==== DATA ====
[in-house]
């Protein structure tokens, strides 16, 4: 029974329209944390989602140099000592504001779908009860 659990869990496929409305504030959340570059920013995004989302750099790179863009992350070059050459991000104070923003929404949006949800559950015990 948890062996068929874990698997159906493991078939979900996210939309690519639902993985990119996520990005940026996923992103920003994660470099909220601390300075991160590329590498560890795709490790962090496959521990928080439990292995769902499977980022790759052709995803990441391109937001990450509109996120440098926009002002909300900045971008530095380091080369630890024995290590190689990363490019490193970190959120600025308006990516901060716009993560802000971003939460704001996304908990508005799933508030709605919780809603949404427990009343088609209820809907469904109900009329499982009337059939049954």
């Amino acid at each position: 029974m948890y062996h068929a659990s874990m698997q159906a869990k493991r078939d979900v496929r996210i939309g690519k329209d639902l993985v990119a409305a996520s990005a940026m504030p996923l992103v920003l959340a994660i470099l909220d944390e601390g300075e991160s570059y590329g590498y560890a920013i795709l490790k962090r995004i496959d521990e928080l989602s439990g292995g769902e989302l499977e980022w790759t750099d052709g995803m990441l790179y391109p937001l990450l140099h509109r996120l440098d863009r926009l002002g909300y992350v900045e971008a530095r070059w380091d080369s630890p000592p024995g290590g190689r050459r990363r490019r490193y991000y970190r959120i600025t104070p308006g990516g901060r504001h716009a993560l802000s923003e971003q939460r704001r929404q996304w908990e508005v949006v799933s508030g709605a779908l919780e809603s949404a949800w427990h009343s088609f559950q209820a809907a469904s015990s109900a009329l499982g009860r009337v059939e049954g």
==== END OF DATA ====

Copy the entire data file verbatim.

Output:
[in-house]
């Protein structure tokens, strides 16, 4: 029974329209944390989602140099000592504001779908009860 659990869990496929409305504030959340570059920013995004989302750099790179863009992350070059050459991000104070923003929404949006949800559950015990 948890062996068929874990698997159906493991078939979900996210939309690519639902993985990119996520990005940026996923992103920003994660470099909220601390300075991160590329590498560890795709490790962090496959521990928080439990292995769902499977980022790759052709995803990441391109937001990450509109996120440098926009002002909300900045971008530095380091080369630890024995290590190689990363490019490193970190959120600025308006990516901060716009993560802000971003939460704001996304908990508005799933508030709605919780809603949404427990009343088609209820809907469904109900009329499982009337059939049954």
């Amino acid at each position: 029974m948890y062996h068929a659990s874990m698997q159906a869990k493991r078939d979900v496929r996210i939309g690519k329209d639902l993985v990119a409305a996520s990005a940026m504030p996923l992103v920003l959340a994660i470099l909220d944390e601390g300075e991160s570059y590329g590498y560890a920013i795709l490790k962090r995004i496959d521990e928080l989602s439990g292995g769902e989302l499977e980022w790759t750099d052709g995803m990441l790179y391109p937001l990450l140099h509109r996120l440098d863009r926009l002002g909300y992350v900045e971008a530095r070059w380091d080369s630890p000592p024995g290590g190689r050459r990363r490019r490193y991000y970190r959120i600025t104070p308006g990516g901060r504001h716009a993560l802000s923003e971003q939460r704001r929404q996304w908990e508005v949006v799933s508030g709605a779908l919780e809603s949404a949800w427990h009343s088609f559950q209820a809907a469904s015990s109900a009329l499982g009860r009337v059939e049954g």